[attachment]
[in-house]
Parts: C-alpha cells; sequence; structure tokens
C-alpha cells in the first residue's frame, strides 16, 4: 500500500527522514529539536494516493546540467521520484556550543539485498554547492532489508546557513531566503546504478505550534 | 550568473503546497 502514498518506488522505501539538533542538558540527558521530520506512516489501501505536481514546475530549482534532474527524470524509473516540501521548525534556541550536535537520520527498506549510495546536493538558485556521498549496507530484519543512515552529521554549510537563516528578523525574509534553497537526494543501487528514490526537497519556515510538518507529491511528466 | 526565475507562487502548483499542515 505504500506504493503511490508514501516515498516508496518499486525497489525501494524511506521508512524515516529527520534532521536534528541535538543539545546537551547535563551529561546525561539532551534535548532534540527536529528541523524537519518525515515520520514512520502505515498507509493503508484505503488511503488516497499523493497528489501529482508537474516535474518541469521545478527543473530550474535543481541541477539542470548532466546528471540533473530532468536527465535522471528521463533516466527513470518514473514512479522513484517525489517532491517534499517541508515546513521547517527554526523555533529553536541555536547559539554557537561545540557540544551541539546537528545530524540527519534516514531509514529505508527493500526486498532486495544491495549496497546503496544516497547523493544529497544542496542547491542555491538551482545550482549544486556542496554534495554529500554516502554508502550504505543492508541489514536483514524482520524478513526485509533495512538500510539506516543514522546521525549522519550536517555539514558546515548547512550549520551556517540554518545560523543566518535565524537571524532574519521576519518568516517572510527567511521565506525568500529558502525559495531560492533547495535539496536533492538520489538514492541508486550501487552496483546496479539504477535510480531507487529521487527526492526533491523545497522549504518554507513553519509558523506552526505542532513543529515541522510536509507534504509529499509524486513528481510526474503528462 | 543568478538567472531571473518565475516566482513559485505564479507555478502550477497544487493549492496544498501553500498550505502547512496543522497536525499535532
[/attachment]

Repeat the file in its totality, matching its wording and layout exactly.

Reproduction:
[in-house]
Parts: C-alpha cells; sequence; structure tokens
C-alpha cells in the first residue's frame, strides 16, 4: 500500500527522514529539536494516493546540467521520484556550543539485498554547492532489508546557513531566503546504478505550534 | 550568473503546497 502514498518506488522505501539538533542538558540527558521530520506512516489501501505536481514546475530549482534532474527524470524509473516540501521548525534556541550536535537520520527498506549510495546536493538558485556521498549496507530484519543512515552529521554549510537563516528578523525574509534553497537526494543501487528514490526537497519556515510538518507529491511528466 | 526565475507562487502548483499542515 505504500506504493503511490508514501516515498516508496518499486525497489525501494524511506521508512524515516529527520534532521536534528541535538543539545546537551547535563551529561546525561539532551534535548532534540527536529528541523524537519518525515515520520514512520502505515498507509493503508484505503488511503488516497499523493497528489501529482508537474516535474518541469521545478527543473530550474535543481541541477539542470548532466546528471540533473530532468536527465535522471528521463533516466527513470518514473514512479522513484517525489517532491517534499517541508515546513521547517527554526523555533529553536541555536547559539554557537561545540557540544551541539546537528545530524540527519534516514531509514529505508527493500526486498532486495544491495549496497546503496544516497547523493544529497544542496542547491542555491538551482545550482549544486556542496554534495554529500554516502554508502550504505543492508541489514536483514524482520524478513526485509533495512538500510539506516543514522546521525549522519550536517555539514558546515548547512550549520551556517540554518545560523543566518535565524537571524532574519521576519518568516517572510527567511521565506525568500529558502525559495531560492533547495535539496536533492538520489538514492541508486550501487552496483546496479539504477535510480531507487529521487527526492526533491523545497522549504518554507513553519509558523506552526505542532513543529515541522510536509507534504509529499509524486513528481510526474503528462 | 543568478538567472531571473518565475516566482513559485505564479507555478502550477497544487493549492496544498501553500498550505502547512496543522497536525499535532